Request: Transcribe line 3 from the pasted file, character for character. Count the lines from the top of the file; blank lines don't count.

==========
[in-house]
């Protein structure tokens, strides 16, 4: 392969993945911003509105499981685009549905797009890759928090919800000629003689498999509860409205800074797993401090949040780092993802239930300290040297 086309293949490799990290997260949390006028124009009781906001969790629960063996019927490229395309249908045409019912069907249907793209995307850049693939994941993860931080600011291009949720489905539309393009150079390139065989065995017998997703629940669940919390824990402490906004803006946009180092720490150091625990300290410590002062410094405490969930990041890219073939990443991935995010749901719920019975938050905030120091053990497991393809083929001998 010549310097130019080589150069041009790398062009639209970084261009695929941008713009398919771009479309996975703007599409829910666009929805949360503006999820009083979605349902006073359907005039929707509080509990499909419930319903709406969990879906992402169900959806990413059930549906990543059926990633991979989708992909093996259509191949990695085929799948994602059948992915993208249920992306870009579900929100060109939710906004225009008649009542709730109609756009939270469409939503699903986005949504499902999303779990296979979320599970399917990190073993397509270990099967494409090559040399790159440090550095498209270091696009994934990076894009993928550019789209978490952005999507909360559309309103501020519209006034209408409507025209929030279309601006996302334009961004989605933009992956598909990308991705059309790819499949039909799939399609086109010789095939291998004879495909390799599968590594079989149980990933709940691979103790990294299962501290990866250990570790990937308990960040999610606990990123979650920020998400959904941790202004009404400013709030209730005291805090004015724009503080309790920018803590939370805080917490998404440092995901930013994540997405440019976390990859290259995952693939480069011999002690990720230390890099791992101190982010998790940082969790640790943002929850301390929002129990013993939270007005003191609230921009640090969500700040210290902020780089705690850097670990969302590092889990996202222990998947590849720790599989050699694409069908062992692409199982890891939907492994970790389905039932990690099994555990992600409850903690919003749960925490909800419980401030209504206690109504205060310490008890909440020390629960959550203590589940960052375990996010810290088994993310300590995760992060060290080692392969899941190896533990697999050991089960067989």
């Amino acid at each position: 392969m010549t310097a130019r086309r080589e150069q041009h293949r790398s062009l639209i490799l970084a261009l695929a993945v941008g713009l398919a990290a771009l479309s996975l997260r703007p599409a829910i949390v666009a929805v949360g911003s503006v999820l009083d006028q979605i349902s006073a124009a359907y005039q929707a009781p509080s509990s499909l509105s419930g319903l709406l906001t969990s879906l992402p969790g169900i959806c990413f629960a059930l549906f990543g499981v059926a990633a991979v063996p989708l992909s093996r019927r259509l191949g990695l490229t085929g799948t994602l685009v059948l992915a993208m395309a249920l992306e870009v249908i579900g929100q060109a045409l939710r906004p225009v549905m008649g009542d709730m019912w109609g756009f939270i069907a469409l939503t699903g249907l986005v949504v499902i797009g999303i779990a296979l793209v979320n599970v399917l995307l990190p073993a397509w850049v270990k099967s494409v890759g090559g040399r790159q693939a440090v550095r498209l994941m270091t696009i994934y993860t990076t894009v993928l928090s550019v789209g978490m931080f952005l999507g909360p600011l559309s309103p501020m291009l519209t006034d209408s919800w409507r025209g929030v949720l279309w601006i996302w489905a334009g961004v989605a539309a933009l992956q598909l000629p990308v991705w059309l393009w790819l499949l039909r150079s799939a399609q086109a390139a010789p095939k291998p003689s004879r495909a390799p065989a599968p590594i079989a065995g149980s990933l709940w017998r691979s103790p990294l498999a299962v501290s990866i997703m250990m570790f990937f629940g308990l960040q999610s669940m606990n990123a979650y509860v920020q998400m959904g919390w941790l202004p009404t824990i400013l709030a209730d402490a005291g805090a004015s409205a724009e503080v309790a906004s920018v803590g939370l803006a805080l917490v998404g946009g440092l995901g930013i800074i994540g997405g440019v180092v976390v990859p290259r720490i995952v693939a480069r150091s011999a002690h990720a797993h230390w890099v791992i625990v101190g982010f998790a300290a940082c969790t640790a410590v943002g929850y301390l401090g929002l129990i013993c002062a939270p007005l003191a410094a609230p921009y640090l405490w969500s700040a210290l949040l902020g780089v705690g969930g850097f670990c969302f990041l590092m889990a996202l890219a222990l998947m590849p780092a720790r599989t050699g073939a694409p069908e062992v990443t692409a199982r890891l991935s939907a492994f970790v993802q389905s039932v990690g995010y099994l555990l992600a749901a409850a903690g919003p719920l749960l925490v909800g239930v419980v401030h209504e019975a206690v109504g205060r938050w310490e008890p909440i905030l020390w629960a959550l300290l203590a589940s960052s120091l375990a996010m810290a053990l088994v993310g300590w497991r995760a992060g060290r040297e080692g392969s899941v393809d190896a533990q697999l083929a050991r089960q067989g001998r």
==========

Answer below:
């Amino acid at each position: 392969m010549t310097a130019r086309r080589e150069q041009h293949r790398s062009l639209i490799l970084a261009l695929a993945v941008g713009l398919a990290a771009l479309s996975l997260r703007p599409a829910i949390v666009a929805v949360g911003s503006v999820l009083d006028q979605i349902s006073a124009a359907y005039q929707a009781p509080s509990s499909l509105s419930g319903l709406l906001t969990s879906l992402p969790g169900i959806c990413f629960a059930l549906f990543g499981v059926a990633a991979v063996p989708l992909s093996r019927r259509l191949g990695l490229t085929g799948t994602l685009v059948l992915a993208m395309a249920l992306e870009v249908i579900g929100q060109a045409l939710r906004p225009v549905m008649g009542d709730m019912w109609g756009f939270i069907a469409l939503t699903g249907l986005v949504v499902i797009g999303i779990a296979l793209v979320n599970v399917l995307l990190p073993a397509w850049v270990k099967s494409v890759g090559g040399r790159q693939a440090v550095r498209l994941m270091t696009i994934y993860t990076t894009v993928l928090s550019v789209g978490m931080f952005l999507g909360p600011l559309s309103p501020m291009l519209t006034d209408s919800w409507r025209g929030v949720l279309w601006i996302w489905a334009g961004v989605a539309a933009l992956q598909l000629p990308v991705w059309l393009w790819l499949l039909r150079s799939a399609q086109a390139a010789p095939k291998p003689s004879r495909a390799p065989a599968p590594i079989a065995g149980s990933l709940w017998r691979s103790p990294l498999a299962v501290s990866i997703m250990m570790f990937f629940g308990l960040q999610s669940m606990n990123a979650y509860v920020q998400m959904g919390w941790l202004p009404t824990i400013l709030a209730d402490a005291g805090a004015s409205a724009e503080v309790a906004s920018v803590g939370l803006a805080l917490v998404g946009g440092l995901g930013i800074i994540g997405g440019v180092v976390v990859p290259r720490i995952v693939a480069r150091s011999a002690h990720a797993h230390w890099v791992i625990v101190g982010f998790a300290a940082c969790t640790a410590v943002g929850y301390l401090g929002l129990i013993c002062a939270p007005l003191a410094a609230p921009y640090l405490w969500s700040a210290l949040l902020g780089v705690g969930g850097f670990c969302f990041l590092m889990a996202l890219a222990l998947m590849p780092a720790r599989t050699g073939a694409p069908e062992v990443t692409a199982r890891l991935s939907a492994f970790v993802q389905s039932v990690g995010y099994l555990l992600a749901a409850a903690g919003p719920l749960l925490v909800g239930v419980v401030h209504e019975a206690v109504g205060r938050w310490e008890p909440i905030l020390w629960a959550l300290l203590a589940s960052s120091l375990a996010m810290a053990l088994v993310g300590w497991r995760a992060g060290r040297e080692g392969s899941v393809d190896a533990q697999l083929a050991r089960q067989g001998r």